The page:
Today’s Deep Space Extra

March 28th, 2019

In Today’s Deep Space Extra… NASA Administrator Jim Bridenstine appeared before Congressional appropriators on Wednesday to discuss the NASA budget.  He also addressed this week’s directive from the White House National Space Council to accelerate efforts to return to the lunar surface with human explorers by 2024. A new study suggests Mars, now cold and dry, may have hosted a climate suited to rain and the flow of surface water longer than previously believed. India’s anti-satellite test creates concern.

Human Space Exploration

NASA studying ways to accelerate development of SLS (3/27): NASA Administrator Jim Bridenstine appeared before the U.S. House Appropriations Committee’s Commerce, Justice and Science Subcommittee on Wednesday to discuss the directive issued by Vice President Mike Pence on Tuesday that NASA accelerate plans for a human return to the lunar surface from 2028 to 2024. The “very aggressive” goal will require an increase in funding, Bridenstine told the panel. He informed the panel that NASA is assessing efforts to accelerate the first joint test flight of the Space Launch System (SLS) and Orion deep space crew capsule to mid-2020. Even an alternative to keep the test flight on schedule for 2020 by looking to a commercial launch alternative will cost more, he testified.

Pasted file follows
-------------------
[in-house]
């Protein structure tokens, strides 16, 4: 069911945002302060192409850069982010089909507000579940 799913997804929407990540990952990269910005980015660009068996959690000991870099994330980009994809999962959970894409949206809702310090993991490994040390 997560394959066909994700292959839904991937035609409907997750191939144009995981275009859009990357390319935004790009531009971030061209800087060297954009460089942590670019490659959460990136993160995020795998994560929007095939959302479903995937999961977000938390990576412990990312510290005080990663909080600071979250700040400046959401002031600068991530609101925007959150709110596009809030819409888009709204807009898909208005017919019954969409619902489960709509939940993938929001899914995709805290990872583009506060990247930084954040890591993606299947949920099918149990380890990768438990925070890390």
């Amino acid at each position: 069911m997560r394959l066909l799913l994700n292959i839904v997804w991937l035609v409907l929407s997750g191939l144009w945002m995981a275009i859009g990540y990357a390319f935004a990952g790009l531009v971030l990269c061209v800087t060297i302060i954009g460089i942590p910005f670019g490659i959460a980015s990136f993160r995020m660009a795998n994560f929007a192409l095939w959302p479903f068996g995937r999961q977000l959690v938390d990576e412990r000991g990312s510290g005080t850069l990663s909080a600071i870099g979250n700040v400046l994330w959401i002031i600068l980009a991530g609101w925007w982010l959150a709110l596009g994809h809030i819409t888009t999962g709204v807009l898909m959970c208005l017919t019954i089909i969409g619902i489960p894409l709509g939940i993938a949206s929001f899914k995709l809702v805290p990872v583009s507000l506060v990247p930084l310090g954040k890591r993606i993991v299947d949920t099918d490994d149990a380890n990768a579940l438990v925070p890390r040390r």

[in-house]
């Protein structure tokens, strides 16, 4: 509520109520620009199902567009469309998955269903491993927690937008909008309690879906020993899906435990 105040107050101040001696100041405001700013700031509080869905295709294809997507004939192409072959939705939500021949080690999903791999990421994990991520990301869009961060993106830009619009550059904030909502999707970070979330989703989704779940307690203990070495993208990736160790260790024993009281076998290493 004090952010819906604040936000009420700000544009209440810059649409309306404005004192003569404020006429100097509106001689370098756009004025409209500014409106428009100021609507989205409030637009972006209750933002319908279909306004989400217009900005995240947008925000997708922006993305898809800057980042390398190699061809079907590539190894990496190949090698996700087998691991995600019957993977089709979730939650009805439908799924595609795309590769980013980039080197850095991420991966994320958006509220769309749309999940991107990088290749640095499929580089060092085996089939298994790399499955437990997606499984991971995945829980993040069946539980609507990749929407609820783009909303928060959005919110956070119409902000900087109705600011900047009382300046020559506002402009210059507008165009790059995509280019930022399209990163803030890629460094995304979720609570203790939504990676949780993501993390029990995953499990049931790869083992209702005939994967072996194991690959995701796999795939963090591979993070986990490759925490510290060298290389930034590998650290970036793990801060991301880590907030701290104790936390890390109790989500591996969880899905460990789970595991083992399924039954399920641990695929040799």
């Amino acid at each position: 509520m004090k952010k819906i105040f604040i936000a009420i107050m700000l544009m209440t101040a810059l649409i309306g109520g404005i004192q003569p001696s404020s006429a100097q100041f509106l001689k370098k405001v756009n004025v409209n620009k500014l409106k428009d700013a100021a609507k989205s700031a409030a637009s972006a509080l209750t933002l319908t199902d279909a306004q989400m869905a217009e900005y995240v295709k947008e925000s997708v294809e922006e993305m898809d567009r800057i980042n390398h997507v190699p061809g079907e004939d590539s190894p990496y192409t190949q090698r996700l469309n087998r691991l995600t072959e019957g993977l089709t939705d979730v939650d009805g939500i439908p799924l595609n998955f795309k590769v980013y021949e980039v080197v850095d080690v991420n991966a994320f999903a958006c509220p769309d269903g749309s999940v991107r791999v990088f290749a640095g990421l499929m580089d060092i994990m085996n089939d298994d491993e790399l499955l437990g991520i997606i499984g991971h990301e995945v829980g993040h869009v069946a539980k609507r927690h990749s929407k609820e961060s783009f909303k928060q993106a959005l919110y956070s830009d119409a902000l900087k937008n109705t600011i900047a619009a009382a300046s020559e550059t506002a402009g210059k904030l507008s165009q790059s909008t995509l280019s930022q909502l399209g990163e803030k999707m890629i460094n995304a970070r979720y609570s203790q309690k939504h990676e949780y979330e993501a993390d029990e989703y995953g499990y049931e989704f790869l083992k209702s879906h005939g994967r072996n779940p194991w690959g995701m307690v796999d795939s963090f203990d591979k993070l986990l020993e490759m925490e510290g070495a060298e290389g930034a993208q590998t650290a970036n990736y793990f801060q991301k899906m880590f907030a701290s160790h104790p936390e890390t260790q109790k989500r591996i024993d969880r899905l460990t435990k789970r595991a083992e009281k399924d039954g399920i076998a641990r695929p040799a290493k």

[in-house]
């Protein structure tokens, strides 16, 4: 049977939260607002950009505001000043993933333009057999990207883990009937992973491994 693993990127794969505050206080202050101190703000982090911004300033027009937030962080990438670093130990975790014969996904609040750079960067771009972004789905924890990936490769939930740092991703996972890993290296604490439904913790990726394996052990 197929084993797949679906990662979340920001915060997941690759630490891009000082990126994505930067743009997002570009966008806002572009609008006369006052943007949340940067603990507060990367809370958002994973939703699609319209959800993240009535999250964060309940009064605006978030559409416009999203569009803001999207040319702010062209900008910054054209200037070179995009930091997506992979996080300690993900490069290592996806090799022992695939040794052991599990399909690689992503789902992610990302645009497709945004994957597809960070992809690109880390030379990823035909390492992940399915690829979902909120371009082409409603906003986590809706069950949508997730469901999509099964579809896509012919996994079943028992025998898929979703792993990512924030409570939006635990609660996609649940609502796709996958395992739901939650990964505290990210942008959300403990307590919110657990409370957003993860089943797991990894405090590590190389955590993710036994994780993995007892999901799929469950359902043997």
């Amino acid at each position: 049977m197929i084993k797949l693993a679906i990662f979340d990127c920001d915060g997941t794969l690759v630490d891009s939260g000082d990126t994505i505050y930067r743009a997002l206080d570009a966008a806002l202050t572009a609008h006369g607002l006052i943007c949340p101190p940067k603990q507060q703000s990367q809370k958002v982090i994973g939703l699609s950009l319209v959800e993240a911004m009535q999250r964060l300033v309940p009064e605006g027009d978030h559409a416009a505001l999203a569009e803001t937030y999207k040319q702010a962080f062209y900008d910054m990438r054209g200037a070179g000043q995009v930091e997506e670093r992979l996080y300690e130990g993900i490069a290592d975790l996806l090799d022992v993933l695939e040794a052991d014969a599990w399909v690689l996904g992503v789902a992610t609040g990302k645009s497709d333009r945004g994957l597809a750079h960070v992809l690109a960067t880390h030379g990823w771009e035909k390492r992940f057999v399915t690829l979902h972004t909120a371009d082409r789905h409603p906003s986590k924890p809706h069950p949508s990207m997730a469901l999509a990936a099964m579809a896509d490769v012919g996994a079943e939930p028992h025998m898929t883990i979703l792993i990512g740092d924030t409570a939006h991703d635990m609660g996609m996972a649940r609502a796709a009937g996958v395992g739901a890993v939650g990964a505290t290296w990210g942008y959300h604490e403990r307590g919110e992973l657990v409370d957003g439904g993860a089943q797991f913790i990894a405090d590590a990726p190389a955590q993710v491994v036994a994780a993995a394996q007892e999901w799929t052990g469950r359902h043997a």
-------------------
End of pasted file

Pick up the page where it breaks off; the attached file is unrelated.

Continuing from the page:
NASA will stick with government’s rocket to take humans to Moon, likely won’t make 2020 deadline

Houston Chronicle (3/27): Revising an earlier pronouncement, NASA Administrator Jim Bridenstine on Wednesday testified before Congress that the agency is assessing strategies to accelerate the development of the agency’s Space Launch System (SLS) so that it will be ready for a mid-2020 launch of an Orion capsule without astronauts aboard for a multi week mission around the Moon and back to Earth for an ocean splashdown and recovery. Earlier, Bridenstine had suggested NASA might look to a commercial alternative to the SLS in order to keep the test flight designated Exploration Mission-1 (EM-1) moving forward even if it cannot meet a June 2020 launch date with the NASA rocket.

Tests prove out Orion safety systems from liftoff to splashdown

Coalition Member in the News – Northrop Grumman

AstroTech News (3/27): Engineers this month successfully tested one of the abort system rocket motors for NASA’s Orion crew capsule and a system for up righting the capsule in ocean waters. The abort system is designed to propel Orion with astronauts aboard away from its launch vehicle in an emergency and guide it to a splashdown. The tests were carried out at Northrop Grumman facilities in Elkton, Maryland.

1st all-female spacewalk scrapped over safety concerns, not sexism (3/27): NASA offered further assurance on Wednesday that it put aside the assignment of astronauts Anne McClain and Christina Koch to conduct the first all-female spacewalk on Friday for safety reasons only. Koch is to join fellow astronaut Nick Hague for the excursion to wrap up the hook up of newly installed external lithium ion power storage batteries rather than pair with McClain. Both women require a space suit with a medium sized shirt like Hard Upper Torso (HUT), and currently only one of two medium HUTs on the Station is in a state or readiness to wear.